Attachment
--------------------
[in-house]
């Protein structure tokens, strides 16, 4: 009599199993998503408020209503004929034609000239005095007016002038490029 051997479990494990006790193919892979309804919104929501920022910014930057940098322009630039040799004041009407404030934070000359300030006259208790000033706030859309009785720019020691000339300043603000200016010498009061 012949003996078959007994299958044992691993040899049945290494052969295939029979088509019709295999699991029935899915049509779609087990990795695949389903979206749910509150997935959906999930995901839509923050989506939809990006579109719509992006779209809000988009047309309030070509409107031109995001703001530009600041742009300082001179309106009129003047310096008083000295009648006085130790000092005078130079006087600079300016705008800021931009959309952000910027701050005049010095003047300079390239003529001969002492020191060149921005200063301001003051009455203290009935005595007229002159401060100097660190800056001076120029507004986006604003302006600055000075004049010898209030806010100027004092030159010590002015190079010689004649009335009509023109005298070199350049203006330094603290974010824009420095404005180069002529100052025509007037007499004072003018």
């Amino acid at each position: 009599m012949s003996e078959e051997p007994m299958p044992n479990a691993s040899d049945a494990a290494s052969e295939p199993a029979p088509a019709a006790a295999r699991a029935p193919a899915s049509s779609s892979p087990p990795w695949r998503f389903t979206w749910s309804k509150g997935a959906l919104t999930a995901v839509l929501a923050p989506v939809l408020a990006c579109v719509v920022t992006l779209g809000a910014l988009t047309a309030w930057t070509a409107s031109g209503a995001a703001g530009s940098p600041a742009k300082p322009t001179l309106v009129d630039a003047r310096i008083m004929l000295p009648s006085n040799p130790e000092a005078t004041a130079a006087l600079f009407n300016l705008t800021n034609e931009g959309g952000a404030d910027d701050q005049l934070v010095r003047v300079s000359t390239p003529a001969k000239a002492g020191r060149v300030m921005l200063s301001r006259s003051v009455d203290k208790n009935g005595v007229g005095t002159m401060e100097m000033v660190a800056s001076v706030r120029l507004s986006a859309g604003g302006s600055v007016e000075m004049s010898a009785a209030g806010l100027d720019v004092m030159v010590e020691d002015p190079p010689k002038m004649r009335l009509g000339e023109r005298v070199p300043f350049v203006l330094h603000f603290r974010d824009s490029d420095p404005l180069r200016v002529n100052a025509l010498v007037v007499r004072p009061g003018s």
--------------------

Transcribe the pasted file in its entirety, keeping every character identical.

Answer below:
[in-house]
């Protein structure tokens, strides 16, 4: 009599199993998503408020209503004929034609000239005095007016002038490029 051997479990494990006790193919892979309804919104929501920022910014930057940098322009630039040799004041009407404030934070000359300030006259208790000033706030859309009785720019020691000339300043603000200016010498009061 012949003996078959007994299958044992691993040899049945290494052969295939029979088509019709295999699991029935899915049509779609087990990795695949389903979206749910509150997935959906999930995901839509923050989506939809990006579109719509992006779209809000988009047309309030070509409107031109995001703001530009600041742009300082001179309106009129003047310096008083000295009648006085130790000092005078130079006087600079300016705008800021931009959309952000910027701050005049010095003047300079390239003529001969002492020191060149921005200063301001003051009455203290009935005595007229002159401060100097660190800056001076120029507004986006604003302006600055000075004049010898209030806010100027004092030159010590002015190079010689004649009335009509023109005298070199350049203006330094603290974010824009420095404005180069002529100052025509007037007499004072003018």
């Amino acid at each position: 009599m012949s003996e078959e051997p007994m299958p044992n479990a691993s040899d049945a494990a290494s052969e295939p199993a029979p088509a019709a006790a295999r699991a029935p193919a899915s049509s779609s892979p087990p990795w695949r998503f389903t979206w749910s309804k509150g997935a959906l919104t999930a995901v839509l929501a923050p989506v939809l408020a990006c579109v719509v920022t992006l779209g809000a910014l988009t047309a309030w930057t070509a409107s031109g209503a995001a703001g530009s940098p600041a742009k300082p322009t001179l309106v009129d630039a003047r310096i008083m004929l000295p009648s006085n040799p130790e000092a005078t004041a130079a006087l600079f009407n300016l705008t800021n034609e931009g959309g952000a404030d910027d701050q005049l934070v010095r003047v300079s000359t390239p003529a001969k000239a002492g020191r060149v300030m921005l200063s301001r006259s003051v009455d203290k208790n009935g005595v007229g005095t002159m401060e100097m000033v660190a800056s001076v706030r120029l507004s986006a859309g604003g302006s600055v007016e000075m004049s010898a009785a209030g806010l100027d720019v004092m030159v010590e020691d002015p190079p010689k002038m004649r009335l009509g000339e023109r005298v070199p300043f350049v203006l330094h603000f603290r974010d824009s490029d420095p404005l180069r200016v002529n100052a025509l010498v007037v007499r004072p009061g003018s």